Game Two Adjustments

The Canucks were thoroughly outclassed in game one by a bigger, more physical, and much more disciplined Kings squad. Thankfully the series is a best-of-seven and not a best-of-one. The Canucks are in a hole, but they’ve got time to stem the tide and there were some bright spots on Wednesday (Jannik Hansen was sensational, as was Roberto Luongo). But there are also a number of issues to iron out if the team hopes to level the series before heading to Los Angeles on the weekend.

Read past the jump to find out what they are.

End the defensive pairing experimentation.

Alex Edler had his head elsewhere on Wednesday night. He played a lot, created a few scoring chances, and wasn’t bad in his own zone (aside from his turnover on the game winner by Dustin Penner). It was a far cry from his past two playoff openers, however – in both 2010 and 2011, the mild-mannered Swede channeled Scott Stevens and Paul Coffey at the same time, turning in two memorable performances. The Edler-Bieksa pairing didn’t make sense when it was created, and it still doesn’t. Both are defensemen who like to wander around a bit, whether to throw a hit or make a play offensively.

It is time to get Bieksa and Hamhuis back together, Edler and Salo back together, and Rome and Tanev to even things out on the bottom pairing. For a team that seems to make good decisions with their defensive pairings on a consistent basis, the recent switch has me thoroughly confused.

Keith Ballard is close to returning, but don’t expect to see him back in the lineup in this series (unless Aaron Rome decides to start throwing some open ice checks any time soon).

Pull Out the Amex Card

Without Daniel Sedin still out, the Canucks need an offensive line to carry the play at even strength. Putting Higgins-Kesler-Booth back together is their best bet to achieve that. Higgins had a quiet game one, and he has more to give offensively than the current role he is being put in. It doesn’t help that the Kopitar line absolutely dominated against Vancouver’s checking unit. I would slide Lapierre down to that third line (assuming he or Hansen can move over to the left wing with Pahlsson up the middle).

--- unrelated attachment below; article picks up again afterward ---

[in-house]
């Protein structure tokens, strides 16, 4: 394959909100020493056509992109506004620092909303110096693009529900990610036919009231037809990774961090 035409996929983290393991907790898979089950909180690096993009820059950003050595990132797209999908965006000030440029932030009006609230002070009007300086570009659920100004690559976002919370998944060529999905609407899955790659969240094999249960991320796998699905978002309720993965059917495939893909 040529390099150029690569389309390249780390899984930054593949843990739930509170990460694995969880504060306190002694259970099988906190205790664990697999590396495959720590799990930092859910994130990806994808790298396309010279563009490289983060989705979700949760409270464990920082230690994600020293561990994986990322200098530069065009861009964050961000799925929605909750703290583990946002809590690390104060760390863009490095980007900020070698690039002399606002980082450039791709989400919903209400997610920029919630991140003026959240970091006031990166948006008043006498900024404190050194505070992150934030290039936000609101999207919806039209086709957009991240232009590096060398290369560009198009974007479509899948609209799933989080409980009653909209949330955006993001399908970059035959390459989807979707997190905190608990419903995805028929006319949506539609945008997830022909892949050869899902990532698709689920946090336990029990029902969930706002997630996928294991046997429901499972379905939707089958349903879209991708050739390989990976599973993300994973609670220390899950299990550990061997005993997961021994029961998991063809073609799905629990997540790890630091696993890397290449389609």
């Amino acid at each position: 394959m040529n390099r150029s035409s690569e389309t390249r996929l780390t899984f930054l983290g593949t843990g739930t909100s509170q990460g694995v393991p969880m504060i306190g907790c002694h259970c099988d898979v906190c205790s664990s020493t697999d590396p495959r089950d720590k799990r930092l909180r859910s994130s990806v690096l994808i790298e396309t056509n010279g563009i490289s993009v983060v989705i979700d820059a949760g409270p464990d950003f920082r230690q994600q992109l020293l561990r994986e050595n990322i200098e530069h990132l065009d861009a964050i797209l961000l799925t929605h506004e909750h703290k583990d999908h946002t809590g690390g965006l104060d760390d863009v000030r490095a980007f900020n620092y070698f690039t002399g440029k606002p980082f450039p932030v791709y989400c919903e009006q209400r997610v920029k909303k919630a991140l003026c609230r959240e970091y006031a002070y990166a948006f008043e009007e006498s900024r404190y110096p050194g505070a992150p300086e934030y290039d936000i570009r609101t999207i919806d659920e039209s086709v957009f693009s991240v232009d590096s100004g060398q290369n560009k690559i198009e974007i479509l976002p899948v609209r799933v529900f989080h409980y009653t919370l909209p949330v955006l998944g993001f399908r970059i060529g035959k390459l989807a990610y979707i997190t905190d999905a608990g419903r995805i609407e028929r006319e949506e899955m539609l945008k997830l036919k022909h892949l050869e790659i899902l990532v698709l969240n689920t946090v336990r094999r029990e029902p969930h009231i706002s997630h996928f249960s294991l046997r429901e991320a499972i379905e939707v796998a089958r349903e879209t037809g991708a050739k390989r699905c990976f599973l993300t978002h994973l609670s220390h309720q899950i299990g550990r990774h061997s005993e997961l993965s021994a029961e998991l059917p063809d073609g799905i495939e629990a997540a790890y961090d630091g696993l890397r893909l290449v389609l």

The ‘top’ line was pretty good, considering they haven’t really played together at all. Henrik Sedin is still a dominant player without Daniel, but the penalty parade killed any chance he had to really get his game going. When he was on the ice, he was making things happen. Higgins seems to have a positive influence on Booth and Kesler too – the game becomes simpler for those two, and at this time of year, simpler is often better.

Chip and Chase

The Canucks won’t be able to outhit the Kings. They tried that on Wednesday, and all it got them was numerous trips to the penalty box. They do still have some recourse though, and Vancouver is a much faster team than the Kings are. The Canucks need to do what Hansen did so well on Wednesday – chip pucks past defenders, get to them first, and set up in the offensive zone.

Hansen, Kesler, Higgins, Booth, and Raymond are all fantastic skaters. While he Kings have a lot of skill up front, they will give up some odd-man rushes if the teams start trading chances. It’s essential that Vancouver get the likes of Mitchell, Greene, and Scuderi turning to retrieve pucks every single shift.

Stop Flopping

The Canucks did a great job this season of dispelling the notion that they are a group of divers. Max Lapierre dropped the gloves with regularity, and the team avoided any fines or suspensions from the league. However, the diving and embellishment that was so prominent last playoff run unfortunately appeared all too often on Wednesday. Not only is Ryan Kesler never going to get a call in his favor ever again, but if he keeps snapping his head back on contact he is going to give himself a concussion.

Beyond the flopping, the team needs to stop trying to intimidate the opposition. They did so well this season getting back to their skating and skill game – the lack of composure on Wednesday is a little bit troubling.

This isn’t meant to induce worry and panic (not yet, at least). Seven games is a long time, as we saw last year in the opening around against Chicago. But heading into game two, the Canucks need to make some common sense adjustments, and the four suggestions above would be a good place to start.